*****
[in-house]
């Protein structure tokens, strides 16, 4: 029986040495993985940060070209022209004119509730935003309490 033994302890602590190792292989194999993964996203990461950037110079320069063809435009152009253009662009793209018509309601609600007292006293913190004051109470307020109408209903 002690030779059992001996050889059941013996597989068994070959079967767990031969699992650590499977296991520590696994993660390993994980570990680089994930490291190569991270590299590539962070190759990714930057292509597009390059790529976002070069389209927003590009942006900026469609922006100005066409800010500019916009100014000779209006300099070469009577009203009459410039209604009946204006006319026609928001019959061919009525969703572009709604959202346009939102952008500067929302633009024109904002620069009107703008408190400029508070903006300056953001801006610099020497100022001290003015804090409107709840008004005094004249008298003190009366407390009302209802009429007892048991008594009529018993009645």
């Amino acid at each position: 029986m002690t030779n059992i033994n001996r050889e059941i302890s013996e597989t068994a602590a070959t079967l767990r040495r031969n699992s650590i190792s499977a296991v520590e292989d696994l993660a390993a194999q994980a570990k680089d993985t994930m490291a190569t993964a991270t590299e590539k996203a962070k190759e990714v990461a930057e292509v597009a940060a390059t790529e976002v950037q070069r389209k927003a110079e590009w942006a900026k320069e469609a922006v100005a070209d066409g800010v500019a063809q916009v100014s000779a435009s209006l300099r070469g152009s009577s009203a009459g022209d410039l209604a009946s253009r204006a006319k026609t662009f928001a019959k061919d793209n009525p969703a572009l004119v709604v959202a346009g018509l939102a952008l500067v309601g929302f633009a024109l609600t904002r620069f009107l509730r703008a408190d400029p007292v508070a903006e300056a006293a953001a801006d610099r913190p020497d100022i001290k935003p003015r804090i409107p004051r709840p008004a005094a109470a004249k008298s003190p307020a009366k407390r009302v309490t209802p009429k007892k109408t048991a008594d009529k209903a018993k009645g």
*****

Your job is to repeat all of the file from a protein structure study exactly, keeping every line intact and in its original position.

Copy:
[in-house]
């Protein structure tokens, strides 16, 4: 029986040495993985940060070209022209004119509730935003309490 033994302890602590190792292989194999993964996203990461950037110079320069063809435009152009253009662009793209018509309601609600007292006293913190004051109470307020109408209903 002690030779059992001996050889059941013996597989068994070959079967767990031969699992650590499977296991520590696994993660390993994980570990680089994930490291190569991270590299590539962070190759990714930057292509597009390059790529976002070069389209927003590009942006900026469609922006100005066409800010500019916009100014000779209006300099070469009577009203009459410039209604009946204006006319026609928001019959061919009525969703572009709604959202346009939102952008500067929302633009024109904002620069009107703008408190400029508070903006300056953001801006610099020497100022001290003015804090409107709840008004005094004249008298003190009366407390009302209802009429007892048991008594009529018993009645």
């Amino acid at each position: 029986m002690t030779n059992i033994n001996r050889e059941i302890s013996e597989t068994a602590a070959t079967l767990r040495r031969n699992s650590i190792s499977a296991v520590e292989d696994l993660a390993a194999q994980a570990k680089d993985t994930m490291a190569t993964a991270t590299e590539k996203a962070k190759e990714v990461a930057e292509v597009a940060a390059t790529e976002v950037q070069r389209k927003a110079e590009w942006a900026k320069e469609a922006v100005a070209d066409g800010v500019a063809q916009v100014s000779a435009s209006l300099r070469g152009s009577s009203a009459g022209d410039l209604a009946s253009r204006a006319k026609t662009f928001a019959k061919d793209n009525p969703a572009l004119v709604v959202a346009g018509l939102a952008l500067v309601g929302f633009a024109l609600t904002r620069f009107l509730r703008a408190d400029p007292v508070a903006e300056a006293a953001a801006d610099r913190p020497d100022i001290k935003p003015r804090i409107p004051r709840p008004a005094a109470a004249k008298s003190p307020a009366k407390r009302v309490t209802p009429k007892k109408t048991a008594d009529k209903a018993k009645g």